Hal Elrod was dead for six minutes. The car he was driving crashed head-on into a truck. His girlfriend, sitting next to him, was unscratched. The roof of the car sliced open his head, causing brain damage.
Bones in his face, his arm, all over his body were broken and he was in a coma for six days (during which time his girlfriend broke up with him). When he woke from his coma the doctors told him he might never walk again.
You are the alchemist of your life. The universe, perfect for 14 billion years, has given you everything you need to thrive. And yet, we often want to forcibly change the universe to fit our own selfish needs. What idiots!
I’m sure Hal did not want to hit that truck. Did not want to be told he might not walk again. Did not want to go through years of therapy and misfortune as a result of this single event.
This is where alchemy comes in. We’re all given this chance at some point in our lives. We’re all given the tools to turn misfortune into gold.
Fifteen years later Hal is a father, runs a successful business, and is a best-selling author of the book The Miracle Morning.
Why I love to podcast is because I can just call Hal up and say “Can I talk to you about this book?” So I did on “Ask Altucher” a few weeks ago. What a great scam podcasting is!
The universe is a contradiction. It is infinitely open and yet we can’t escape it. It is 99.9999% empty and yet is filled with everything. Atoms bounce around totally randomly and yet are defined by the most precise equations. Einstein said “God doesn’t roll dice” and yet every moment is unpredictable.
We’ll never understand the contradiction and we shouldn’t try. Trying has led to myths, to misconceptions, to wars, to anguish. Hal didn’t fight what the universe had dealt him. He turned the fear and the pain and crushed it down into a diamond.
The diamond he now calls his “miracle morning” routine that he put together bit by bit to save his life. And now he uses that same routine to save the lives of thousands of others.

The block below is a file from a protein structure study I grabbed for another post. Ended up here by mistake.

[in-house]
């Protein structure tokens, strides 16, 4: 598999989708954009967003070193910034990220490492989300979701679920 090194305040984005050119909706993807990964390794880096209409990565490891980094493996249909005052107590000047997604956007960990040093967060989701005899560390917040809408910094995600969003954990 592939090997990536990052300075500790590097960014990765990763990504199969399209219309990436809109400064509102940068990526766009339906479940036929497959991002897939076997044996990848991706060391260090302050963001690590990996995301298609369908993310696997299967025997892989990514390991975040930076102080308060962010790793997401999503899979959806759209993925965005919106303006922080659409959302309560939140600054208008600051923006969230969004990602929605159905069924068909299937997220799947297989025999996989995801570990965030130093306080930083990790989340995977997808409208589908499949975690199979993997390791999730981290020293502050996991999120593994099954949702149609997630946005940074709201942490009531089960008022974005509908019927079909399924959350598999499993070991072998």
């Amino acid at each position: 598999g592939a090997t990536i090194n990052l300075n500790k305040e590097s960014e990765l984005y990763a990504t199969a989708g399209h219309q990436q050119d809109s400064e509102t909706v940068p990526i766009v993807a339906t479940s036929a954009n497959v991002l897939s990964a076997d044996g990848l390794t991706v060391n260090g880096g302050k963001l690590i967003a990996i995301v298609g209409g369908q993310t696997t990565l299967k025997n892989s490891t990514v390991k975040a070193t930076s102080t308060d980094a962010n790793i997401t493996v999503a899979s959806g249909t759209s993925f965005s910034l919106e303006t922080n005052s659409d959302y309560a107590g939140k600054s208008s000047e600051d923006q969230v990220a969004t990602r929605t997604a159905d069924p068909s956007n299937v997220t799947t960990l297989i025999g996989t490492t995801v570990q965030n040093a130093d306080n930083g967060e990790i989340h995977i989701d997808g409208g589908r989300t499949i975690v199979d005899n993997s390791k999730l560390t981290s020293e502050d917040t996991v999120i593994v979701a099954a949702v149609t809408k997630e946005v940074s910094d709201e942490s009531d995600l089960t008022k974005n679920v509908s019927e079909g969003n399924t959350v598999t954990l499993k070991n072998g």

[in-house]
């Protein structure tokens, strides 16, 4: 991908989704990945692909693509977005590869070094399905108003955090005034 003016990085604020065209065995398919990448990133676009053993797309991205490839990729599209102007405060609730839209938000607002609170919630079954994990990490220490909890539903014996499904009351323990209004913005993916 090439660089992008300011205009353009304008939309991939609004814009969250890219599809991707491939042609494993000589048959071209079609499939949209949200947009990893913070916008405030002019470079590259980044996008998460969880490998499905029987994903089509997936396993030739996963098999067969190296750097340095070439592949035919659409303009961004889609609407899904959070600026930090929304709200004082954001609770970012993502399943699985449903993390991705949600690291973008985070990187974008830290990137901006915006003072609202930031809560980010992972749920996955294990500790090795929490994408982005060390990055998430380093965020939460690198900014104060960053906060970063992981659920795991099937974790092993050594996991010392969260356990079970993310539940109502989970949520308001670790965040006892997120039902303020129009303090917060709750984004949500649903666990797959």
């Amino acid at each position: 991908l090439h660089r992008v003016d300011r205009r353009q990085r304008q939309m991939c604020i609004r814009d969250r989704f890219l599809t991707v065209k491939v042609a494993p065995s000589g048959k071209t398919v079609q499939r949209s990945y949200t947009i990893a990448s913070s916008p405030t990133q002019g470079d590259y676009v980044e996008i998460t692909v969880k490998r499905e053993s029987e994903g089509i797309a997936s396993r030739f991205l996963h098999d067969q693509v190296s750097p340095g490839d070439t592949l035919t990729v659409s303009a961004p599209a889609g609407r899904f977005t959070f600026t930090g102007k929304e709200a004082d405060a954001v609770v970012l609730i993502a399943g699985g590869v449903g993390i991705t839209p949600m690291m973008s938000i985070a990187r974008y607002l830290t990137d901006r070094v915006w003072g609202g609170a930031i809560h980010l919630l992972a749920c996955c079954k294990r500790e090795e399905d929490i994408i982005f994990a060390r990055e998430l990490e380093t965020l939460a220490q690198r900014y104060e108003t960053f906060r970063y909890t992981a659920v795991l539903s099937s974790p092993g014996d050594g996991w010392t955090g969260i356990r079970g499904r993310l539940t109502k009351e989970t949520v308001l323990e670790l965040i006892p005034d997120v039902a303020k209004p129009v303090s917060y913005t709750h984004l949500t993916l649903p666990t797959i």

I like his routine because it fits perfectly into what I call “The daily practice” of choosing yourself: striving to improve every day 1 percent across physical, emotional, mental and spiritual health.
After I spoke to Hal I put together this infographic describing his method.
Different parts of our brain are activated when we read facts as opposed to when we read poetry. Because facts we try to remember… and poetry we try to unravel a mystery of words mixed with art.
We’re so ignorant and lonely and overwhelmed by this vastness, this story that tells everything but reveals nothing. And yet we’re all in it together.
What if every moment we turned the facts of our lives into poetry? To give up trying to assign meaning and turn all of our periods into question marks?
Doing these daily practices, or miracle morning routines, is how we begin to unravel that mystery. Maybe this one thing is the only thing I really believe in. The rest…I’m wide-eyed and just born and want to learn.
My grandfather used to say to me when I was little, “if the universe had an end, what’s on the other side?” He’d keep repeating it, because we both were trying to figure it out. My brain hurt trying to think about it, because there’s no answer. But it begs for one.
I’ve never died like Hal. Maybe it’s irrational but I’m kind of jealous that he did. People who die have a story for the rest of their lives. This morning I’m going to get ready to die. And this morning that’s how I’m going to live.
Listen to my podcast with Hal Elrod here.